CC-BY-NC-ND 4.0 · J Reconstr Microsurg Open 2017; 02(02): e124-e125
DOI: 10.1055/s-0037-1606355
Letter to the Editor: Short Report
Thieme Medical Publishers 333 Seventh Avenue, New York, NY 10001, USA.

Stacked DIEP and Implant for Unilateral Breast Reconstruction

Elsie M. Rodebeck1, Craig A. Blum2, Frank J. DellaCroce2
  • 1Department of Breast Microsurgery, Tulane University School of Medicine, New Orleans, Louisiana
  • 2Center for Restorative Breast Surgery, St. Charles Surgical Hospital, New Orleans, Louisiana
Further Information

Address for correspondence

Craig A. Blum, MD
Center for Restorative Breast Surgery, St. Charles Surgical Hospital
1717 St. Charles Avenue, New Orleans
LA 70130   

Publication History

10 June 2017

27 July 2017

Publication Date:
30 August 2017 (online)

 

The Deep Inferior Epigastric Perforator (DIEP) flap is the preferred method of autogenous breast reconstruction as it provides an ideal replacement for the absent breast tissue with minimal donor site morbidity and improved abdominal contour. When a single hemiabdomen is inadequate for unilateral reconstruction the volume and projection can be augmented with an implant, or the experienced microsurgeon may offer stacked DIEP flaps.[1] An additional consideration would be the use of both hemiabdominal flaps in addition to an implant. This hybrid combination could maximize the autogenous contribution to the reconstruction allowing the use of a smaller implant. Additionally, total implant coverage with stacked DIEP flaps could help prevent rippling, improve projection, and lessen implant palpability. We describe two cases of hybrid reconstruction combining stacked DIEP flaps with immediate silicone implantation to improve reconstructive outcomes.

Cases

Ms. DD is a 60-year-old woman with a history of left breast cancer who underwent left mastectomy (875 g) without immediate reconstruction and right-sided reduction mammoplasty. She then received adjuvant radiotherapy to the left chest and subsequently underwent delayed hybrid stacked DIEP flap plus implant breast reconstruction. A 120cc moderate profile silicone implant was placed atop the pectoralis muscle and secured to the chest wall with acellular dermal matrix (ADM). The left hemiabdominal flap (490 g) was deepithelialized and placed atop the superior portion of the implant filling the upper pole of the breast. The right flap (505 g) served as the superficial flap covering the lower portion of the implant and partly overlapping the deep flap for improved projection. An antegrade/retrograde perfusion pattern was created and both flaps were well-perfused providing thick and complete autogenous implant coverage.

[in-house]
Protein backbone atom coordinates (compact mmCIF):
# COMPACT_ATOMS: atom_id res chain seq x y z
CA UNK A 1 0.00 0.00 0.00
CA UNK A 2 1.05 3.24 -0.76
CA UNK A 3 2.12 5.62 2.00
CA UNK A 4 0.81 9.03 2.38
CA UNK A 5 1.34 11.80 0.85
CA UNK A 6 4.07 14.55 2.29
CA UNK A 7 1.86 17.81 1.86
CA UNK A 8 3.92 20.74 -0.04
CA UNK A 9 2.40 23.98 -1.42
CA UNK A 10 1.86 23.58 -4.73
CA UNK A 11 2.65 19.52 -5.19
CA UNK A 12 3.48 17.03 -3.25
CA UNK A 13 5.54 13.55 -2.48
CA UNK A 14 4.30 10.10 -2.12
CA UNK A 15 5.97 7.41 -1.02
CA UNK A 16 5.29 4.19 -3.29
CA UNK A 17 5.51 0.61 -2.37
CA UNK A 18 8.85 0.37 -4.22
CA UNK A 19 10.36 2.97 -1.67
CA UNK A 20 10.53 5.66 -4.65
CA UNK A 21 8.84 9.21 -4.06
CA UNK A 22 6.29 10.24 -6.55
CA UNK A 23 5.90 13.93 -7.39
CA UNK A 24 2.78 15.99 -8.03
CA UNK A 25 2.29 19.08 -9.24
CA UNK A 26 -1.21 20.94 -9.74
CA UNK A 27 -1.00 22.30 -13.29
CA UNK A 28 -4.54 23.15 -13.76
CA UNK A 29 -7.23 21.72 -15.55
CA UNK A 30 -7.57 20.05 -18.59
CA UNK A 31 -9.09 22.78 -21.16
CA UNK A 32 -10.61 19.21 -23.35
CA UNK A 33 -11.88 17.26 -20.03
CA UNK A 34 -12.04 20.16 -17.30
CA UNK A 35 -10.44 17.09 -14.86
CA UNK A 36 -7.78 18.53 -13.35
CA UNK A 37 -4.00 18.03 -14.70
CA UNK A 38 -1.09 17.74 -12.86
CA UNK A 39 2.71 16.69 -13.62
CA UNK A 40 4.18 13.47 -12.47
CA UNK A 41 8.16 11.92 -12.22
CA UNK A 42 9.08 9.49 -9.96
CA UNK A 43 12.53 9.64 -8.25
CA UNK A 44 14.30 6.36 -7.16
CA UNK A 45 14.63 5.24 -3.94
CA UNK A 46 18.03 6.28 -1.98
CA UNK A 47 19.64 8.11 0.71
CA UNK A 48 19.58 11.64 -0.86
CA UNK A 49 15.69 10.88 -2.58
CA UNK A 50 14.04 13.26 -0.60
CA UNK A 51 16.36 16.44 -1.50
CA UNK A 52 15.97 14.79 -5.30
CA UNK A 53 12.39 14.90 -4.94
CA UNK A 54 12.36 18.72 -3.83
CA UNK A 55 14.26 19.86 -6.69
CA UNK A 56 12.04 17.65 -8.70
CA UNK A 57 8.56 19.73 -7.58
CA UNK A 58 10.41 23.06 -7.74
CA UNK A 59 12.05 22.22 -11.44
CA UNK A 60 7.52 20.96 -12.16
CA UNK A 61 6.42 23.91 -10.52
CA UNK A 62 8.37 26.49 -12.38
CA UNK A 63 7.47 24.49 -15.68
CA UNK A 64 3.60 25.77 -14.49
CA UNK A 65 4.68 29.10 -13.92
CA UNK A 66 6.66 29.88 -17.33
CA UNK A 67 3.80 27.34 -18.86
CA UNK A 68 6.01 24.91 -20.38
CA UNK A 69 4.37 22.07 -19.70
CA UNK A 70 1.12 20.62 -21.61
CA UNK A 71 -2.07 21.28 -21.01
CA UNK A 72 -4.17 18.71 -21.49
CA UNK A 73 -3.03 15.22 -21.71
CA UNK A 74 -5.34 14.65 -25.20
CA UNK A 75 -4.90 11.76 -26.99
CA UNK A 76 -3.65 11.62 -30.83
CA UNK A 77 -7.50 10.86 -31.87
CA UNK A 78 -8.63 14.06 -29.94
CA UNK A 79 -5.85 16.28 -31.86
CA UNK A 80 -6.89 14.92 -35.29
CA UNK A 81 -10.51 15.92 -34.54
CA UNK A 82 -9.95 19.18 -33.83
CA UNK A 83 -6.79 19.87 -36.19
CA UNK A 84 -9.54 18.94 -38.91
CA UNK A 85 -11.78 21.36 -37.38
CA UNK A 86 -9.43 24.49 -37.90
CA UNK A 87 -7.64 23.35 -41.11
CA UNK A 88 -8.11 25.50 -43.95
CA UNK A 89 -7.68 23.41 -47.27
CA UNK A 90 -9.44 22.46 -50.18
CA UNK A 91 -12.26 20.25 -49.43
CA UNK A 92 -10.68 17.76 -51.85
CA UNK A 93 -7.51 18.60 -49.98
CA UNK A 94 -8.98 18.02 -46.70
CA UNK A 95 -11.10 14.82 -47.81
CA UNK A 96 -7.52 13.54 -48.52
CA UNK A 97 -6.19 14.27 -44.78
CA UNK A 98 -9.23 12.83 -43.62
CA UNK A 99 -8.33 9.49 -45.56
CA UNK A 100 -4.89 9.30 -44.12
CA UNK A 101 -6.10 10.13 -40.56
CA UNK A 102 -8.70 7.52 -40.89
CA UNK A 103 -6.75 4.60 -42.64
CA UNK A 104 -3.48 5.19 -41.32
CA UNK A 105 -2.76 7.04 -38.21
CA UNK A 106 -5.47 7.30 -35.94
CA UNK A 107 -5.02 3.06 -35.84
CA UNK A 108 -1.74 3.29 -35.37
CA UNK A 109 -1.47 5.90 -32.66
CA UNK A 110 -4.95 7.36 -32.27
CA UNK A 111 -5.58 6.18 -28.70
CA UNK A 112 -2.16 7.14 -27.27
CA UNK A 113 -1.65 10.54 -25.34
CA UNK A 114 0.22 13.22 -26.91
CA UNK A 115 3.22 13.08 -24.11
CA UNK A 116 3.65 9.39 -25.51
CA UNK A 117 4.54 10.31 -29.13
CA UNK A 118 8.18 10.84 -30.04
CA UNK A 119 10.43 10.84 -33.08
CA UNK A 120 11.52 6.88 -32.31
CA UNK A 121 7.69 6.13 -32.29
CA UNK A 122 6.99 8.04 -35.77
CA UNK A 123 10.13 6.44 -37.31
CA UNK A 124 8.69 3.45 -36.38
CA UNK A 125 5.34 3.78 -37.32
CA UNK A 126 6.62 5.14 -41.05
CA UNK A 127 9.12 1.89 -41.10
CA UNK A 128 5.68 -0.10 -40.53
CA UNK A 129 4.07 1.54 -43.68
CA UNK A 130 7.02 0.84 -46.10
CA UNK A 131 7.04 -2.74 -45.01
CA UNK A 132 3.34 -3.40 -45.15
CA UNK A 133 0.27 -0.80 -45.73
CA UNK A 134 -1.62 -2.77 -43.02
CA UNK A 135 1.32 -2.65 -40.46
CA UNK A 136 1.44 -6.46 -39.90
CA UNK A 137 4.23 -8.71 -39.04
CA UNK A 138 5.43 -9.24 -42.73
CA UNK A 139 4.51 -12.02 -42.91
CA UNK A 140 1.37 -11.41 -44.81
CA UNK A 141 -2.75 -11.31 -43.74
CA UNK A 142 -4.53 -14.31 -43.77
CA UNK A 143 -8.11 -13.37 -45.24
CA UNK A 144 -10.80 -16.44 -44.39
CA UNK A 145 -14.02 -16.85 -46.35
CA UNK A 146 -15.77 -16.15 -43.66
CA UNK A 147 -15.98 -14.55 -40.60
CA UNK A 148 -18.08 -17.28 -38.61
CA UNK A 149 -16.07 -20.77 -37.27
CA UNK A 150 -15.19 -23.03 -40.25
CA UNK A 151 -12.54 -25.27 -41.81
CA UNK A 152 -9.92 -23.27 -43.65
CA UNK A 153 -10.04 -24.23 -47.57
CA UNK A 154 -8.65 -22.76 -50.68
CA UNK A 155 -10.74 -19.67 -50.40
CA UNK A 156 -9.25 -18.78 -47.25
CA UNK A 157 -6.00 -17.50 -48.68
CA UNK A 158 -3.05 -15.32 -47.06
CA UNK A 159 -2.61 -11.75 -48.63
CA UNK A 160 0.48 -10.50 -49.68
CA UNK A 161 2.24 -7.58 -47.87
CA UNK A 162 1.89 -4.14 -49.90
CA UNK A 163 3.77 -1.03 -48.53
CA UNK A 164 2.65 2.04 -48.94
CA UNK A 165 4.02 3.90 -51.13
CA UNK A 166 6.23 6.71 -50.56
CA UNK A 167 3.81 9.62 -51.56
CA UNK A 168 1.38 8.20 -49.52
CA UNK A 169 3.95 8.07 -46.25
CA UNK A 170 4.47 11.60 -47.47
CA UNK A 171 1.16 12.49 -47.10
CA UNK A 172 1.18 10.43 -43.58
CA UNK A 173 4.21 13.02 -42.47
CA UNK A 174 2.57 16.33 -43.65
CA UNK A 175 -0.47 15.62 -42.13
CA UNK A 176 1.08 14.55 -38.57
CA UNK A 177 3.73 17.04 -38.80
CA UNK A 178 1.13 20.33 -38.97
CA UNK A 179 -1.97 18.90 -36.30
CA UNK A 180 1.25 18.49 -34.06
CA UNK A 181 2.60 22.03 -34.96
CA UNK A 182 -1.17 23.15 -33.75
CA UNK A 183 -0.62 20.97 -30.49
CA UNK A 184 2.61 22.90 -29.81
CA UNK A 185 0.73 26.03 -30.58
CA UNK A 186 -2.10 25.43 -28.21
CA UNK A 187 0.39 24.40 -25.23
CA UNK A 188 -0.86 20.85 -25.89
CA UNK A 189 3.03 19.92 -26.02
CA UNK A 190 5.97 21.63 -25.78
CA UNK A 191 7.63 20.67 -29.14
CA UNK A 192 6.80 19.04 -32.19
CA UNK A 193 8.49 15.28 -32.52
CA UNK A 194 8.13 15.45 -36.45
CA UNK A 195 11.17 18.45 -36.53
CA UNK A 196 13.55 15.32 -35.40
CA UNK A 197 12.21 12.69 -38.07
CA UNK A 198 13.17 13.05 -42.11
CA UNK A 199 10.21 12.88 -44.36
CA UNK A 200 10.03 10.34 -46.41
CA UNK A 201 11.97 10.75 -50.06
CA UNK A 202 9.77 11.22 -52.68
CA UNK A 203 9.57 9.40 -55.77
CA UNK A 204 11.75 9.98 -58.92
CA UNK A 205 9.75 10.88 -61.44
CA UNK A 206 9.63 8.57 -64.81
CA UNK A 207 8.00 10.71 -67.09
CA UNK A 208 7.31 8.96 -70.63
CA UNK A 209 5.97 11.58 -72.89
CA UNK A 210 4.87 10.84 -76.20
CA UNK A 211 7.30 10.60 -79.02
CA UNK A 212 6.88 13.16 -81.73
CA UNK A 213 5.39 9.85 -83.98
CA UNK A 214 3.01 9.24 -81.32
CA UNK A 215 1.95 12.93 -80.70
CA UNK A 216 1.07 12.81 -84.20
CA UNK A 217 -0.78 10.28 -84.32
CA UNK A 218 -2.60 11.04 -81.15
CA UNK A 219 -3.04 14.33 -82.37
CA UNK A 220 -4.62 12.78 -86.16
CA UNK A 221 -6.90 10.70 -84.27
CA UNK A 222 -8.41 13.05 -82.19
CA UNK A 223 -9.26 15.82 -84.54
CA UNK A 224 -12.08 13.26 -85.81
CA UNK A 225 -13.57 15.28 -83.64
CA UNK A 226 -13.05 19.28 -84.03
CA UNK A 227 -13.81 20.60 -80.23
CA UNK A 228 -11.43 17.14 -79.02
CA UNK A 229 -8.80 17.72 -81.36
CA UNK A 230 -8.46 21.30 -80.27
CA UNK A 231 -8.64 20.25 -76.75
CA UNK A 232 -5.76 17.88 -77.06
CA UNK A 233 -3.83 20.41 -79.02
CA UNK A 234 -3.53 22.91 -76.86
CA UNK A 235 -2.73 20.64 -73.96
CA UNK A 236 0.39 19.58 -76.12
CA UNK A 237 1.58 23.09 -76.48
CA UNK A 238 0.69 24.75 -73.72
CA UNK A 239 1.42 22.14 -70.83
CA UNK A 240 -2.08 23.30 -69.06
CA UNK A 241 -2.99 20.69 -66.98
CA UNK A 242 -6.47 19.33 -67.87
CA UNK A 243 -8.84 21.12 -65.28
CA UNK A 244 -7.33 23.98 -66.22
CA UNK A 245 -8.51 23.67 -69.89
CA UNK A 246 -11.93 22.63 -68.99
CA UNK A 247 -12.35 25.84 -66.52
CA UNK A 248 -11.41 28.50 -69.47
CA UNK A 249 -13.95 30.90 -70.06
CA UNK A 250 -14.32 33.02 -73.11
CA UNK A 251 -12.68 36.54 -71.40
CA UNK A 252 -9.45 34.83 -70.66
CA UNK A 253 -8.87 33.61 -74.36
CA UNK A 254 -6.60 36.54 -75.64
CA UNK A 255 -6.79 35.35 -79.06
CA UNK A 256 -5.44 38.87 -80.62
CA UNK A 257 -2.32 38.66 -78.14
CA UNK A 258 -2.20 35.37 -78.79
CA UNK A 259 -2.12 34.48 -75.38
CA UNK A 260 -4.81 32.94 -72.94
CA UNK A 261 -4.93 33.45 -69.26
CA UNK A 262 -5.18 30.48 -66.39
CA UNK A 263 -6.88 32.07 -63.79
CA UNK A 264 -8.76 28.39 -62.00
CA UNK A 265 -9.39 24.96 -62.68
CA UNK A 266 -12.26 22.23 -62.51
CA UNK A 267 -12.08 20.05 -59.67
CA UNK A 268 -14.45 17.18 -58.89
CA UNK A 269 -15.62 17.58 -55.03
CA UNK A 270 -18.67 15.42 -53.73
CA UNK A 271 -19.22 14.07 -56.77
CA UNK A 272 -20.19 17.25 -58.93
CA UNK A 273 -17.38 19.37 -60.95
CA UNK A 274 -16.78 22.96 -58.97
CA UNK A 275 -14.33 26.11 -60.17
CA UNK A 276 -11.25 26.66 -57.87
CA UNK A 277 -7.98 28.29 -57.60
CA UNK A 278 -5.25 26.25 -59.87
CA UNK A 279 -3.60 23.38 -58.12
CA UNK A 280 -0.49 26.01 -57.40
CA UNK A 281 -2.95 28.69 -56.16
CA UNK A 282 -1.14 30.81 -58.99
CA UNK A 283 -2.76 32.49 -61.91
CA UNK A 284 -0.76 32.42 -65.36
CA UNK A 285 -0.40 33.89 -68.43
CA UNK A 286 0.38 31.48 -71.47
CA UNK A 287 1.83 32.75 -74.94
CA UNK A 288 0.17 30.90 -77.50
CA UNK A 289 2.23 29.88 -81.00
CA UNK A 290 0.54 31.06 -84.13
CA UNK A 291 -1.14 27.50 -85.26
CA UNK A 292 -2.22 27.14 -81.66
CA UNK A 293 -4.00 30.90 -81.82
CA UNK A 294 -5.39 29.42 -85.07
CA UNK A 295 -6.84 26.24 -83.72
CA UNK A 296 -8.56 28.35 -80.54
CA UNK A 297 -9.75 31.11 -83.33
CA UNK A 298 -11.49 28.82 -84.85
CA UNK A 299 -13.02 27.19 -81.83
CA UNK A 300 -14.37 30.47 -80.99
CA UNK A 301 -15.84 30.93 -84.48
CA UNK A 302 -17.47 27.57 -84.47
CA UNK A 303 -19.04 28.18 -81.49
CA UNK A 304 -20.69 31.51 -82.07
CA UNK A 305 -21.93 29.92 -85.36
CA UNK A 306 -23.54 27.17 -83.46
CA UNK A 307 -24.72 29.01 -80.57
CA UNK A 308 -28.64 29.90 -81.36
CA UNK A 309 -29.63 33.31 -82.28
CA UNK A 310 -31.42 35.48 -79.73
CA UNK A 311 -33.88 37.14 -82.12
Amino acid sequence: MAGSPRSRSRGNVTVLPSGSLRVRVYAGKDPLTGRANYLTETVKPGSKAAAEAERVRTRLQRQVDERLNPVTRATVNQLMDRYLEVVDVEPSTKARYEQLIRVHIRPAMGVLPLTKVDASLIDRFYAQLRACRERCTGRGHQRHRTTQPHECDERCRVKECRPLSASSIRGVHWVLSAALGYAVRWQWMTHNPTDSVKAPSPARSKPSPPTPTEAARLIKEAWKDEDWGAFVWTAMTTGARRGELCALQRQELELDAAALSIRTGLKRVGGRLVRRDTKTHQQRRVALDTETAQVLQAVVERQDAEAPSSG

Ms. AA is a 62-year-old woman with a history of left breast cancer who underwent left mastectomy, immediate implant reconstruction, and right breast augmentation at an outside facility. After multiple revisions she remained unsatisfied with her result. She presented with breast asymmetry and thinning of the breast skin with obvious rippling ([Fig. 1]). A stacked DIEP flap plus implant hybrid was used to reconstruct her breast. A 500cc moderate profile implant was removed and a 158cc moderate-plus implant was placed atop the pectoralis muscle and secured to the chest wall with ADM. The left hemiabdominal flap (200 g) was deepithelialized and inset dermis side up to reconstruct the lower pole and cover the inferior aspect of the implant. The right hemiabdominal flap (205 g) was also deepithelialized and inset dermis side up to reconstruct the upper pole of the breast and cover the superior aspect of the implant. A branch chain perfusion pattern was successfully created and the flaps were sutured to one another as they lay side by side providing total implant coverage; eliminating the upper pole rippling ([Fig. 2]).

Zoom Image
Fig. 1 Preoperatively, the upper pole of patient AA's reconstructed left breast demonstrates visible rippling secondary to the thin mastectomy flap skin and lack of soft tissue coverage.
Zoom Image
Fig. 2 Immediate postoperative result of stacked DIEP flap plus implant hybrid breast reconstruction. Note the improvement in the left upper pole eliminating the visible rippling.